*15:17*[Pub][ePrint] Delegatable Pseudorandom Functions and Applications, by Aggelos Kiayias and Stavros Papadopoulos and Nikos Triandopoulos and Thomas Zacharias

We put forth the problem of delegating the evaluation of a

pseudorandom function (PRF) to an untrusted proxy. A {\\em delegatable PRF}, or DPRF for short, is a new primitive that enables a proxy to evaluate a PRF on a strict subset of its domain using a trapdoor derived from the DPRF secret-key. PRF delegation is

\\emph{policy-based}: the trapdoor is constructed with respect to a

certain policy that determines the subset of input values which the

proxy is allowed to compute. Interesting DPRFs should achieve

\\emph{low-bandwidth delegation}: Enabling the proxy to compute the PRF values that conform to the policy should be more efficient than simply providing the proxy with the sequence of all such values precomputed.

The main challenge in constructing DPRFs is in maintaining the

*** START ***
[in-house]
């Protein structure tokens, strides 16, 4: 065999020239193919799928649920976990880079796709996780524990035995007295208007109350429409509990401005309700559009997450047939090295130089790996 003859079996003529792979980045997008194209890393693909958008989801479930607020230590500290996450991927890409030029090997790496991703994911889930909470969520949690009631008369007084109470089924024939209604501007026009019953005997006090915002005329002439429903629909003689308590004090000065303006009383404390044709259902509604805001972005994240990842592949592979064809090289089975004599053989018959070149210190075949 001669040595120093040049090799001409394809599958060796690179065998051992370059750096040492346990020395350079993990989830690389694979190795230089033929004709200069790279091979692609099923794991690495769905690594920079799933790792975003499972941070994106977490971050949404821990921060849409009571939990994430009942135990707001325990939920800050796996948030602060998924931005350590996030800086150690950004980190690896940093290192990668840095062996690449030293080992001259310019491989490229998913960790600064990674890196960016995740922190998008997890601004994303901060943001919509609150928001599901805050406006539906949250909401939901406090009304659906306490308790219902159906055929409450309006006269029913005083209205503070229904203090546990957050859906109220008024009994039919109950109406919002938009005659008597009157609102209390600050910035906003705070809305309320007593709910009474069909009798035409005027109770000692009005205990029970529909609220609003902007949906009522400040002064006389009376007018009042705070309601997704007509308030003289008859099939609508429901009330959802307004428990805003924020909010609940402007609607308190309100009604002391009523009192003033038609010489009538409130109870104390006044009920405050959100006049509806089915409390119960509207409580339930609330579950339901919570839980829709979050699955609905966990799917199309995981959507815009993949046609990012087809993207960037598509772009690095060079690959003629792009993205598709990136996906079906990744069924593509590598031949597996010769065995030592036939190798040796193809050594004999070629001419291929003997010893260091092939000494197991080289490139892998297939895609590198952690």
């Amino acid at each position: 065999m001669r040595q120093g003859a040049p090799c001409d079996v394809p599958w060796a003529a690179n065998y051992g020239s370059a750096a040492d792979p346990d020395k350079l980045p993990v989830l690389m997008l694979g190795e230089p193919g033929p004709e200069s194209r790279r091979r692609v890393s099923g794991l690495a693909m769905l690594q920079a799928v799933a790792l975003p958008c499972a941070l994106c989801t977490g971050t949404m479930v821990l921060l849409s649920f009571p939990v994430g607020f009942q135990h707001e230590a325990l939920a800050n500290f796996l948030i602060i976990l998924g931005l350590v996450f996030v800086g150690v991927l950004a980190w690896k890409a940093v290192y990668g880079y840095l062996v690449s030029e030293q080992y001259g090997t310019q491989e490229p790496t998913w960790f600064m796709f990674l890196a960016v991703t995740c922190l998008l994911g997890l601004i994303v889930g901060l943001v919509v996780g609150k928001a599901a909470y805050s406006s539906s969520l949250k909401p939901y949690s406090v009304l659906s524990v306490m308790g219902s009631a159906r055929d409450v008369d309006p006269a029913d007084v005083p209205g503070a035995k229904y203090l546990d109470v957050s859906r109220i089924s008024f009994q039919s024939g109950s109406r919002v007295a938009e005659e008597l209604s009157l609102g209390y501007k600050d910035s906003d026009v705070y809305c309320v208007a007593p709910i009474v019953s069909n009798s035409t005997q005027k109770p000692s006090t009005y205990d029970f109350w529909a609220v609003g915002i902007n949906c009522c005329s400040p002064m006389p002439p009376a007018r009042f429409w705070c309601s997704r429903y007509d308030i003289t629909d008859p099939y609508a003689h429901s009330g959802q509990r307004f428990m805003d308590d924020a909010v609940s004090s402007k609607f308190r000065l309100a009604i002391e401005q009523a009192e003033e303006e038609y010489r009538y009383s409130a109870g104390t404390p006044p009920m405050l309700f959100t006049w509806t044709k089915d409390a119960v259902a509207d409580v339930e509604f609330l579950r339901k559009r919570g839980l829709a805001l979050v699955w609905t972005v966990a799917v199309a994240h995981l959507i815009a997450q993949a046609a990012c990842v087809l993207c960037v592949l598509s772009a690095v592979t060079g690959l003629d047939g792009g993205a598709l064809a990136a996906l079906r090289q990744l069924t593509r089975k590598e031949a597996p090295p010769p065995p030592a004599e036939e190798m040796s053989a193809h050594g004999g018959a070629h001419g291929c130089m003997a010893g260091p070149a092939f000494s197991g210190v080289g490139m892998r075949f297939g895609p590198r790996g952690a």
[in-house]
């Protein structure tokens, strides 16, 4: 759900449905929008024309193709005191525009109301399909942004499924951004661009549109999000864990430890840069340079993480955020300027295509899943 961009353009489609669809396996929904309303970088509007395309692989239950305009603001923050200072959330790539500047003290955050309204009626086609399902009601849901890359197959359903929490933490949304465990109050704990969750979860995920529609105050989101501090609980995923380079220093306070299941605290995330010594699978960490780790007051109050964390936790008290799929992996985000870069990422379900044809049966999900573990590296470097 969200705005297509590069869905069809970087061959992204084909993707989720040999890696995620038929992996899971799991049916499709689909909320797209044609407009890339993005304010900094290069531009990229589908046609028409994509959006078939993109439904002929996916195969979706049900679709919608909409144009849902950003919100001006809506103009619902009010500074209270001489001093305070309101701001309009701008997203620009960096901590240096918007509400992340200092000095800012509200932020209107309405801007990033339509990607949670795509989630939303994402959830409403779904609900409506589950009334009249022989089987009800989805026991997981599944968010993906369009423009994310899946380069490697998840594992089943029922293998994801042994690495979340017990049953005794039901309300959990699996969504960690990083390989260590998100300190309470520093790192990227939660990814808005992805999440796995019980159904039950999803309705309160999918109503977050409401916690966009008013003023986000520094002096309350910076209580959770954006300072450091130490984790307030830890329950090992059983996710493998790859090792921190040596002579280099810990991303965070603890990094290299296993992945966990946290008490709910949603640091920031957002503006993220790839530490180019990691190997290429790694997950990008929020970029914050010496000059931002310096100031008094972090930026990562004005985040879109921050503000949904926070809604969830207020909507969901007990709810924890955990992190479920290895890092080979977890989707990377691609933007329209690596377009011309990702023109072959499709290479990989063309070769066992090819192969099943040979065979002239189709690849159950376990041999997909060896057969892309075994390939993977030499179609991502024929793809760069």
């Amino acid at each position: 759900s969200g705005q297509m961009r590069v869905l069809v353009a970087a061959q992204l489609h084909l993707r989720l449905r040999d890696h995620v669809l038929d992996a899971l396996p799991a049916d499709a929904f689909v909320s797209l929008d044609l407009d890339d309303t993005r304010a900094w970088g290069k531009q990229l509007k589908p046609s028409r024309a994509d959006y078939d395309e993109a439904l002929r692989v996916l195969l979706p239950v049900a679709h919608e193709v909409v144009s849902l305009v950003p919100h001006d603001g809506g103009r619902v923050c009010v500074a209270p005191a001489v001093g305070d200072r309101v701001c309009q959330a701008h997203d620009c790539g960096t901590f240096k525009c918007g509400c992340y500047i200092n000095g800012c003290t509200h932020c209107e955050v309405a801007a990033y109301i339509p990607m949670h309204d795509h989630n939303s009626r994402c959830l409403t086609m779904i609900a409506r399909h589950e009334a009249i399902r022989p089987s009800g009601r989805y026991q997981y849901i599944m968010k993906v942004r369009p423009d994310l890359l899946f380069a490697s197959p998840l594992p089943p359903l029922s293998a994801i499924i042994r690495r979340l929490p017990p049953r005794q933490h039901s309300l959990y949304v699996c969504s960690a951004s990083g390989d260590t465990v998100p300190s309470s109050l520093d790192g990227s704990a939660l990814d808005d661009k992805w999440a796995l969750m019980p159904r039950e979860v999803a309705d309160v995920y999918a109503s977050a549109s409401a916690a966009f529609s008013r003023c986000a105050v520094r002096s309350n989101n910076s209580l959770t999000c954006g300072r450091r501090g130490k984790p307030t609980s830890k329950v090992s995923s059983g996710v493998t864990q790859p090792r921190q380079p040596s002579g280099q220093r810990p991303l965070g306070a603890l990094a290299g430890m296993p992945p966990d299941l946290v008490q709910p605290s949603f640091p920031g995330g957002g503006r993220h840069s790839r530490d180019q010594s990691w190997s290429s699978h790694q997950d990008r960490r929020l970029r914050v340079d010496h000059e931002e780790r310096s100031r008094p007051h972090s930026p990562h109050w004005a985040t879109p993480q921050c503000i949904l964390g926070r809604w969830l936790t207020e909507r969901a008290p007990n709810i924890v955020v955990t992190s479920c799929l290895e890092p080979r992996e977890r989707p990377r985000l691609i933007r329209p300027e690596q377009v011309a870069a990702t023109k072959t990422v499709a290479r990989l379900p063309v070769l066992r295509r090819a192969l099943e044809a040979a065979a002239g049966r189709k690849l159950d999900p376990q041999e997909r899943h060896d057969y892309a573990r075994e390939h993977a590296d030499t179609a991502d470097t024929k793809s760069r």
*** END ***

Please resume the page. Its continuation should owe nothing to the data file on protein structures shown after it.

pseudorandomness of unknown values in the face of an attacker that

adaptively controls proxy servers. A DPRF may be optionally equipped

with an additional property we call \\emph{policy privacy}, where any

two delegation predicates remain indistinguishable in the view of a

DPRF-querying proxy: Achieving this raises new design challenges as

policy privacy and efficiency are seemingly conflicting goals.

For the important class of policies described as (1-dimensional)

\\emph{ranges}, we devise two DPRF constructions and rigorously prove

their security. Built upon the well-known tree-based GGM PRF

family~\\cite{GGM86}, our constructions are generic and feature only

logarithmic delegation size in the number of values conforming to the

policy predicate. At only a constant-factor efficiency reduction, we

show that our second construction is also policy private. As we

finally describe, their new security and efficiency properties render

our delegated PRF schemes particularly useful in numerous security

applications, including RFID, symmetric searchable encryption, and

broadcast encryption.